Mandatory training for all health and social care staff who support patients with learning disabilities and autism moved a step closer today with the announcement of the partners who will design, develop trial and evaluate the training.
The training is named after Oliver McGowan whose sad death shone a light on the need for health and social care staff to have better access to training that offers a greater understanding of the conditions and will help improve their skills and confidence when delivering care. Oliver’s mum Paula McGowan led a campaign for more training.
It will formally be known as The Oliver McGowan Mandatory Training in Learning Disability and Autism.
In 2019, the government set out their commitment to mandatory training in their consultation response in 'Right to be heard’. This was in response to recommendations made in the second annual Learning Disabilities Mortality Review (LeDeR) report.
Health Education England, Skills for Care and the Department of Health and Social care have selected British Institute of Learning Disabilities (BILD), Gloucestershire Health and Care NHS Foundation Trust, Royal Mencap Society/National Autistic Society and Pathways Associates CIC and the National Development Team for inclusion have been selected as the evaluation partner.
Mark Radford, Chief Nurse, Heath Education England said:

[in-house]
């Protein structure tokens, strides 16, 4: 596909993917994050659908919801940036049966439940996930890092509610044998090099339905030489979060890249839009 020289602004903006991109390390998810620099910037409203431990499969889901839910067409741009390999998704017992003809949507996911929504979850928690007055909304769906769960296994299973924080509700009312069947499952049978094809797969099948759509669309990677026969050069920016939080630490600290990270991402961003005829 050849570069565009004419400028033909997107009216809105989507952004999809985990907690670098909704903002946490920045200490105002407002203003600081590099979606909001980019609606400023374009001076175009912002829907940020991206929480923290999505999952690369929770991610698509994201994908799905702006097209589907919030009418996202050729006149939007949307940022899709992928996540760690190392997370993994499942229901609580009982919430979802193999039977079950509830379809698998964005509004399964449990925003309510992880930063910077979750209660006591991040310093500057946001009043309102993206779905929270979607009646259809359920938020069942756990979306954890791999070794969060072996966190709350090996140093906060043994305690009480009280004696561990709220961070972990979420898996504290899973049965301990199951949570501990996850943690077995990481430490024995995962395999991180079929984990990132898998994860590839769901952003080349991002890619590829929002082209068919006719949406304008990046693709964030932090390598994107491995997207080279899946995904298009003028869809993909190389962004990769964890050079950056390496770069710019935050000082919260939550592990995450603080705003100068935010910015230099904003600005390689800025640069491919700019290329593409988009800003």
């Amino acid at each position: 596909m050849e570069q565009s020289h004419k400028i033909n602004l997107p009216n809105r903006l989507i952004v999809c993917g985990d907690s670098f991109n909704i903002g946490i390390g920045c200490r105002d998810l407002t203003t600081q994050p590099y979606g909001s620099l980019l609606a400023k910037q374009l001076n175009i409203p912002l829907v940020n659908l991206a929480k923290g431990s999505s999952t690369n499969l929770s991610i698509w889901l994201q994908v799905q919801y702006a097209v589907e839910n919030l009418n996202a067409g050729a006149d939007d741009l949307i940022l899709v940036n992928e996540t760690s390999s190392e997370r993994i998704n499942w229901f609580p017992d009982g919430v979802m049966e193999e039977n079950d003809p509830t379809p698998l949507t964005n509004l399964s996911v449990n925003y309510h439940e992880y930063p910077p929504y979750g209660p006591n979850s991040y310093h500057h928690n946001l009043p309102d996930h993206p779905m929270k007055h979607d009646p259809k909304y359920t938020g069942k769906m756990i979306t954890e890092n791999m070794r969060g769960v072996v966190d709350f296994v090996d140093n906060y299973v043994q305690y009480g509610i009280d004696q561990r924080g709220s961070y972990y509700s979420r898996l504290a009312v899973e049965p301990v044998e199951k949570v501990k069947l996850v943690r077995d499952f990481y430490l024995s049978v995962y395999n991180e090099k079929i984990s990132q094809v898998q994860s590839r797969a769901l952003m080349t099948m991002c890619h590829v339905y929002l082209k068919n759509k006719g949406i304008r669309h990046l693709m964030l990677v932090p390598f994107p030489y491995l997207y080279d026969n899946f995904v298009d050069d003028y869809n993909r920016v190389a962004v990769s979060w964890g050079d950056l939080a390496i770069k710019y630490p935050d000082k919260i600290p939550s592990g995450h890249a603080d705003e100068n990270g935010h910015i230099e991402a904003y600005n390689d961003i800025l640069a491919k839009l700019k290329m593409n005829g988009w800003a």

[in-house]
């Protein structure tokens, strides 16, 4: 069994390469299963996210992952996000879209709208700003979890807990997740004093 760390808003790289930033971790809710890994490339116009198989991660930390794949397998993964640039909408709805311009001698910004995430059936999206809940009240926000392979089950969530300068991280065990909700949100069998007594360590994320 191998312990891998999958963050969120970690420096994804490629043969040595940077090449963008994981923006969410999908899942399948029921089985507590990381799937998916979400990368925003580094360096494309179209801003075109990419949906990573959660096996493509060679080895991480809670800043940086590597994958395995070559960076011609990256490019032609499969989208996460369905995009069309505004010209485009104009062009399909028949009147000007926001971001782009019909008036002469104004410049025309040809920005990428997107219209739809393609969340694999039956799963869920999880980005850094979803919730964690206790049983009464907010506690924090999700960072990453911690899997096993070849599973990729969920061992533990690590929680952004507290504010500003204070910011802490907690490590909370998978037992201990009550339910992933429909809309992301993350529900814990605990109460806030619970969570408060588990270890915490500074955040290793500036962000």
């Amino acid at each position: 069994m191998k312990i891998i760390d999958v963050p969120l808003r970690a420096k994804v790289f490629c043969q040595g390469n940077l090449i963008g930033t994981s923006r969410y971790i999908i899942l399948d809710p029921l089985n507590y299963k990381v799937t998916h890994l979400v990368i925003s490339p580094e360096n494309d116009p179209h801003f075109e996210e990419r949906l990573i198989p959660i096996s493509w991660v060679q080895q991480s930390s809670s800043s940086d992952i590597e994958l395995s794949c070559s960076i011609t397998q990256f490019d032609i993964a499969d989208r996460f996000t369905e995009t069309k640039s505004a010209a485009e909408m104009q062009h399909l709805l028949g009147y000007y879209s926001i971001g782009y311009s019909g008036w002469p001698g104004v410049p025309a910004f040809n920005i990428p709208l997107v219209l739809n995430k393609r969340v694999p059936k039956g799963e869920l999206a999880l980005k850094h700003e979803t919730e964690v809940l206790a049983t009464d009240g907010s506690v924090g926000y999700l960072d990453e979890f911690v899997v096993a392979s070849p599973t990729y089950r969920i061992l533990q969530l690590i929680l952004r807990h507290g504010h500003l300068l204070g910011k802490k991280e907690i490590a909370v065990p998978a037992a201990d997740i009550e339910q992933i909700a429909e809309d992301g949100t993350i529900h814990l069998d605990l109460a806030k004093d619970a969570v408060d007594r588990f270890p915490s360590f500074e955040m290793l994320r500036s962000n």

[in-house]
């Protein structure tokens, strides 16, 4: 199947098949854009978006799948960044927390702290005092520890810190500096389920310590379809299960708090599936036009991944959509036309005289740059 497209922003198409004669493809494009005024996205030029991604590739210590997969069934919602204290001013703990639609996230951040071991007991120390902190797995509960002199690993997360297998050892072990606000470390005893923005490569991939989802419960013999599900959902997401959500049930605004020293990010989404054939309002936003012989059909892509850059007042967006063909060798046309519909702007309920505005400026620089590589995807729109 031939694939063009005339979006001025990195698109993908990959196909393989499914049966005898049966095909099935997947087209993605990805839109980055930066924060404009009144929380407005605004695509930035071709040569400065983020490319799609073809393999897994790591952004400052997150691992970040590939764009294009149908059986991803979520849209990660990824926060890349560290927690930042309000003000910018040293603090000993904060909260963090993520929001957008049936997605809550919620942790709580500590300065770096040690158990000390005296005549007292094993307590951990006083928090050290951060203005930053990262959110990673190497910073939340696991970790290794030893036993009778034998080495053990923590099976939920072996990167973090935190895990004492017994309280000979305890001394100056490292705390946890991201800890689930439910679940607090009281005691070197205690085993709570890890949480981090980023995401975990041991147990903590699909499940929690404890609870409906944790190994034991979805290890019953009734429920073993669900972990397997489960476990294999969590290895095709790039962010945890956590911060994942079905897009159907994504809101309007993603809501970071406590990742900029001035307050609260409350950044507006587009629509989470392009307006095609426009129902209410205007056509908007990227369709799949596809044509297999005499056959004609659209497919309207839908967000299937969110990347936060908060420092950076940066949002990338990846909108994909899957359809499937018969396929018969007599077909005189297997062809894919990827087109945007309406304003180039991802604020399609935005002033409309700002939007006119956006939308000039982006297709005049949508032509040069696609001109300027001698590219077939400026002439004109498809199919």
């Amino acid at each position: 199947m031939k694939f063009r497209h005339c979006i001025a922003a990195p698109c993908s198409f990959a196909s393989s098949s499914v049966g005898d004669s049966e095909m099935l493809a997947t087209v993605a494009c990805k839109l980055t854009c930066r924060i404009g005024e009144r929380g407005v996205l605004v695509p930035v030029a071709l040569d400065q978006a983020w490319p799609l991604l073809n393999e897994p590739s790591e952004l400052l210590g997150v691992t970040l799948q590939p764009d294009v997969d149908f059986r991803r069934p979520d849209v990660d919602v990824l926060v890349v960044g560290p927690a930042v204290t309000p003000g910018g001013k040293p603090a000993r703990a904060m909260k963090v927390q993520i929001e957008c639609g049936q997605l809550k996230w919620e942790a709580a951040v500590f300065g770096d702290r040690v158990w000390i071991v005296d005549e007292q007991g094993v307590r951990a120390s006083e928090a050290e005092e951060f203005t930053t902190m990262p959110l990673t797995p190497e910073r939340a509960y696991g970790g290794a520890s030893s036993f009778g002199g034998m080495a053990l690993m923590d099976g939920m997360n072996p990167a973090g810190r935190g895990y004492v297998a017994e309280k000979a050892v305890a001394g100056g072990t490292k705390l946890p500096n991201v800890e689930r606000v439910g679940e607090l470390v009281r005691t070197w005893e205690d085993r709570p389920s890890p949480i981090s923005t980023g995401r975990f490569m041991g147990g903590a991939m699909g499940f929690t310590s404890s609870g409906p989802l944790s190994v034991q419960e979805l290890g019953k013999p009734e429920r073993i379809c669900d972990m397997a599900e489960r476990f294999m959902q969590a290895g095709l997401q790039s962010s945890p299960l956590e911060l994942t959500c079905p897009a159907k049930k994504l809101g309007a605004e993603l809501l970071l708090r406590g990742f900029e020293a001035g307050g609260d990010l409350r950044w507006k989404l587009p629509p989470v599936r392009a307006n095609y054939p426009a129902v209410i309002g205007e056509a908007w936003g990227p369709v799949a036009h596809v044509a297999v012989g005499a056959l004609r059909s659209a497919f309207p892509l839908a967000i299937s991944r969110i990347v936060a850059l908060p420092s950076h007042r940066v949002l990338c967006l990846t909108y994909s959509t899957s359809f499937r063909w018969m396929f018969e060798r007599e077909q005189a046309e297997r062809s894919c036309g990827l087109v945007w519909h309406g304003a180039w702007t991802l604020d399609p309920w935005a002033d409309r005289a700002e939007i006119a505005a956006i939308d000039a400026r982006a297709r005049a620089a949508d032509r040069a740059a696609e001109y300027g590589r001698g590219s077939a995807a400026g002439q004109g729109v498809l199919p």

This is a vital and important step in the journey to deliver new training for health and social care employees in support of services users and families. I would like to put on record my thanks to everyone who put forward bids and the selection panels for their time and expertise. We had a positive response to our search for partners - with 27 partnerships representing over 200 organisations submitting proposals for the trials and five for the evaluation.
I am grateful for Paula McGowan and many others who have campaigned tirelessly and supported raising the important need for greater education and training of health and care staff in Learning disability and Autism. There are too many examples where experiences and outcomes of services users and families needs to improve and part of this has to be greater awareness and training of our staff.
Minister for Care Helen Whately said:
Oliver’s story is heart-breaking and I wholeheartedly support Paula’s campaign to make sure no other family faces what she has had to endure.
And that’s why I am proud to be responsible for taking forward the Oliver McGowan Mandatory Training programme, so all health and social care staff will receive training in learning disabilities and autism to provide them with the confidence and skills to understand the needs of those in their care.
This training must be developed and delivered hand in hand with those who have learning disabilities and autistic people, so we can tackle bias and unconscious attitudes, and promote a positive culture of care.
Oliver’s mum Paula McGowan said:
I have always said that I believed Oliver’s death could have been avoided and that better training for healthcare staff might have made all the difference.
I am extremely pleased to see that the new training is now coming closer to being a reality. I am proud that it will carry Oliver’s name and I hope it ensures that in future everyone with learning disabilities and autism gets access to the levels of high quality care that they need and deserve.